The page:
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Rebel Songs (2021): new album from David Rovics and friends

March 9th, 2021

Feel free to share this press release, in whole or in part, in any form, anywhere, with or without attribution.

The first album from David Rovics of 2021 is out now on Bandcamp and will soon be up on all the usual music streaming platforms, including SoundCloud’s new streaming platform, when it launches on April 1st.

The album, Rebel Songs, is a very pandemic-inspired international collaboration between Oregon, where the basic tracks were recorded at Big Red Studio in Corbett, and Ireland, where Pol Mac Adaim added various instruments to the mix and turned it all into an album, at his home studio in the Cooley Mountains.

The new album features 13 original songs, all written between the fall of 2019 and the fall of 2020.  The oldest song on the album was written in the days just after the last time David and Pol did an album together, though back then, in the fall of 2019, it was all made in person, in Ireland.  “The Pogroms of 1969” is a song about what is still living memory for many, when a campaign of government lies and sabotage combined with other factors to inspire a wave of mob attacks on predominantly Catholic communities across Northern Ireland, where Pol grew up.

There are two other songs about history on the album — “When This Fertile Valley Was Stolen” and “The Pandemic of 1918.”  The former speaks to the theft of the Willamette Valley by the white settlers who founded the explicitly, institutionally racist state of Oregon.  The latter highlights some of the shocking parallels between today and a century ago.

Whether about history or current affairs, all of the songs in the collection are in one way or another related to the present-day global pandemic, or to the protest movement that arose partially in response to the many inequities that were exposed by it, and the kleptocrat-led US government’s inept response to it.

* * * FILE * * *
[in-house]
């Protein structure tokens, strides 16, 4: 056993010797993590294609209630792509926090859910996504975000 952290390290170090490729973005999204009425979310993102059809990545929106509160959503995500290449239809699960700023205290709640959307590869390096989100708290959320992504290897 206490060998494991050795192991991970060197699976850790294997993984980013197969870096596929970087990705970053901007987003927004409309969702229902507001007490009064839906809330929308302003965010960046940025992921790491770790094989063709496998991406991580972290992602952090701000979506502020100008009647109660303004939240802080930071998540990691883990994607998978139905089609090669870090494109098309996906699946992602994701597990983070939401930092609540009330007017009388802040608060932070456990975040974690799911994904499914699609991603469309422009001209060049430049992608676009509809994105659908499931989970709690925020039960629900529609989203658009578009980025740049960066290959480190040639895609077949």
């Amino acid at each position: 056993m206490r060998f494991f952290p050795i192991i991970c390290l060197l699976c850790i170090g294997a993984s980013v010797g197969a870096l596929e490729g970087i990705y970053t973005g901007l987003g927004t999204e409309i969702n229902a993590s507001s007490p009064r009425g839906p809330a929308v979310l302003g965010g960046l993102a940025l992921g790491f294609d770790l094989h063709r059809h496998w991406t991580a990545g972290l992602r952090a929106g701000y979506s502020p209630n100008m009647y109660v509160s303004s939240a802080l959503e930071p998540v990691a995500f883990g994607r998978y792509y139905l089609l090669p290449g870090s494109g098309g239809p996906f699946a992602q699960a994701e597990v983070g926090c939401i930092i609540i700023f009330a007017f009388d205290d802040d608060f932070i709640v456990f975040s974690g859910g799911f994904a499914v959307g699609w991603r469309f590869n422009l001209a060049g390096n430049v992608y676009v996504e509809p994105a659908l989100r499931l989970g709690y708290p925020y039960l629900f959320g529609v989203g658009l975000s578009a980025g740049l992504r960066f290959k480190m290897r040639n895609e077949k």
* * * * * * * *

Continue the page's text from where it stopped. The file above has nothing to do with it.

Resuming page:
The songs speak to the present, and to the times we’ve been living in over the past year in particular.  “They Lied” explores why so many of the people dying of Covid-19 didn’t believe the virus existed.  “To All the Jared Kushners of the World” is a stinging, and driving, indictment of the billionaire class that this American oligarch represents.
“Say Their Names” was written months into the Black Lives Matter uprising, and controversially puts Micah Xavier Johnson in the pantheon of Black martyrs sacrificed at the altar of white supremacy, along with George Floyd, Breonna Taylor, Eric Garner, Michael Brown, Kendra James, and others whose names are said.

“Essentially Expandable (The Death of Jason Hargrove)” highlights the plight of what we have come to call “essential workers,” the last to be paid or protected, and the first to die.  “There’s Water On The Moon” is escapist fantasy, inspired by one of the many scientific discoveries of 2020.  “Behind These Prison Walls” gives this tribute to Wikileaks and Julian Assange the band treatment.

“With Masks Upon Their Faces and Leaf-Blowers In Their Hands,” “Don’t Pay The Rent,” and “Our Imagination” are all songs inspired by the variety of social movements that have grown exponentially since the events of the past year, in David’s home town of Portland, Oregon, and far beyond.

In addition to David’s guitar and voice, and Pol Mac Adaim’s keyboards, whistles, harmonicas, vocal harmonies, and mixing prowess, Rebel Songs features Arcellus Sykes on acoustic and electric bass, and Spank Hopkins on drums, with Billy Oskay performing essential roles as both producer and engineer for the recording sessions for the basic tracks.

David is, as always, available for interviews, online concerts, etc.  You can email him at [email protected], or call or text him at +1 503 863 1177.Note to radio programmers:  If you’d like the album as a download, David will send files upon request to anyone who asks.  If you’re a programmer on terrestrial US radio, note that there are swear words that need to be bleeped in “To All the Jared Kushners of the World” as well as in “There’s Water On The Moon.”

David Rovic’s Artist Page

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